Steve Jobs Explains OS X Snow Leopard in Three Easy Steps

The NY Times has a good interview with Steve Jobs in which Apple's CEO lets fly with very quotable, very understandable quotes about OS X 10.6. We already heard the details, but it was still hard to wrap our head around why Apple would make an operating system without many visible features and just go and change architecture around. He explains that they're doing it because programmers don't know WTF is going on with parallel processing.


The way the processor industry is going is to add more and more cores, but nobody knows how to program those things. I mean, two, yeah; four, not really; eight, forget it.

Jobs claims that Apple's made a "breakthrough" in parallel-programming called Grand Central, which he alluded to in his keynote yesterday. He didn't, however, go into details about how it works and why it's going to revolutionize dividing up tasks into multiple processors in ways that other operating systems haven't yet.

What's also interesting is the ability to bring the GPU (your graphics card) into the processing role to help out your CPU. Apple's calling this newly proposed standard OpenCL (Open Compute Library).


Basically it lets you use graphics processors to do computation. It's way beyond what Nvidia or anyone else has, and it's really simple.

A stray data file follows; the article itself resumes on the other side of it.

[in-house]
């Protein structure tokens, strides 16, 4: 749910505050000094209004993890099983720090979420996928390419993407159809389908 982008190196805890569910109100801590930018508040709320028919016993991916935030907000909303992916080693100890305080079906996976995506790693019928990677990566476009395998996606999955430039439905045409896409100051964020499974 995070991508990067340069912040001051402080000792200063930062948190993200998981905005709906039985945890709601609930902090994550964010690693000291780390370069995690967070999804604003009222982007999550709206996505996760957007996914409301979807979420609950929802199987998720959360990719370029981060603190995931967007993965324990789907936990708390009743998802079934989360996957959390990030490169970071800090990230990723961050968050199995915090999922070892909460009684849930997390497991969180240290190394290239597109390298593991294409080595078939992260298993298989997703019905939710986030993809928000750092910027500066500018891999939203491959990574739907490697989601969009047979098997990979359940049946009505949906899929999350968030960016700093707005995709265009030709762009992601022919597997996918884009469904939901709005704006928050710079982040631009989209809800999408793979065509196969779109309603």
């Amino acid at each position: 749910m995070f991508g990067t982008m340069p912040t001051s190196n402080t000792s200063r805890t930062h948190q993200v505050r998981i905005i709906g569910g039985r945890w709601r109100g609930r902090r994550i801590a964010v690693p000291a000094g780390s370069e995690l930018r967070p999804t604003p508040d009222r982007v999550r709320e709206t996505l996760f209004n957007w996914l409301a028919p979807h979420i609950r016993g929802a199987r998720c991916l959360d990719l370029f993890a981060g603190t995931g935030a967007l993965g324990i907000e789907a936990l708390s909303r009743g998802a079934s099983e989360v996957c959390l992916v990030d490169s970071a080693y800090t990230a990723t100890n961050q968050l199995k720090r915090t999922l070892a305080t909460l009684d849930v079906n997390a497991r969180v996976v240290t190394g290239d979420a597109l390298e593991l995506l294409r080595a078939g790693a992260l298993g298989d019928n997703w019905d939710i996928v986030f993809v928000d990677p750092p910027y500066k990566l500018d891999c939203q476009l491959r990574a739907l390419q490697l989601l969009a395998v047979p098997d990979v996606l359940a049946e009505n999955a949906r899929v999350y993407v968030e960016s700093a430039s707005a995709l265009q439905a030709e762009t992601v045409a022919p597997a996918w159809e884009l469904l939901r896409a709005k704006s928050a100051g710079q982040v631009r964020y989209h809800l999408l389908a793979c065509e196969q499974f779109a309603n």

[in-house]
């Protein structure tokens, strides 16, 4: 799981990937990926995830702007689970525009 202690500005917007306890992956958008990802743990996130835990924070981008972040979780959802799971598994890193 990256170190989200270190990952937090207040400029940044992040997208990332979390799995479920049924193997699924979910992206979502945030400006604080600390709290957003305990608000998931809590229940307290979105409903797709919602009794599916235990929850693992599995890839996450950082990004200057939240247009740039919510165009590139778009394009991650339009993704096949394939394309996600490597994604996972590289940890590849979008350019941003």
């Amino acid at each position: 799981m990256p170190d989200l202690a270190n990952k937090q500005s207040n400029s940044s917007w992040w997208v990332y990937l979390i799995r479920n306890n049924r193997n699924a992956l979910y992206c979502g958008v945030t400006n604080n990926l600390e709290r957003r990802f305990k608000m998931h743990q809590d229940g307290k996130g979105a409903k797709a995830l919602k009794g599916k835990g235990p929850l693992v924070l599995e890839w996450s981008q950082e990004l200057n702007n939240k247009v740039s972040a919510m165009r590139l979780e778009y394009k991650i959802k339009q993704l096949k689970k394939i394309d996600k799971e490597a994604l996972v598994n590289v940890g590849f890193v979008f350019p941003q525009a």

It's vaguely similar to the way that Photoshop CS 4 will use your graphics card to help process image manipulation and help out in rendering 3D models as well.

Will there be more features like Time Machine? Not according to Jobs.

"We've added over a thousand features to Mac OS X in the last five years," he said Monday in an interview after his presentation. "We're going to hit the pause button on new features."

Seems to us that Snow Leopard won't be heavy on the features, but it will increase processing speeds for people who are heavy on the processing in their daily computing and have more than just a few cores—a place we're all heading to in the next few years. [NYT]

Trending Stories Right Now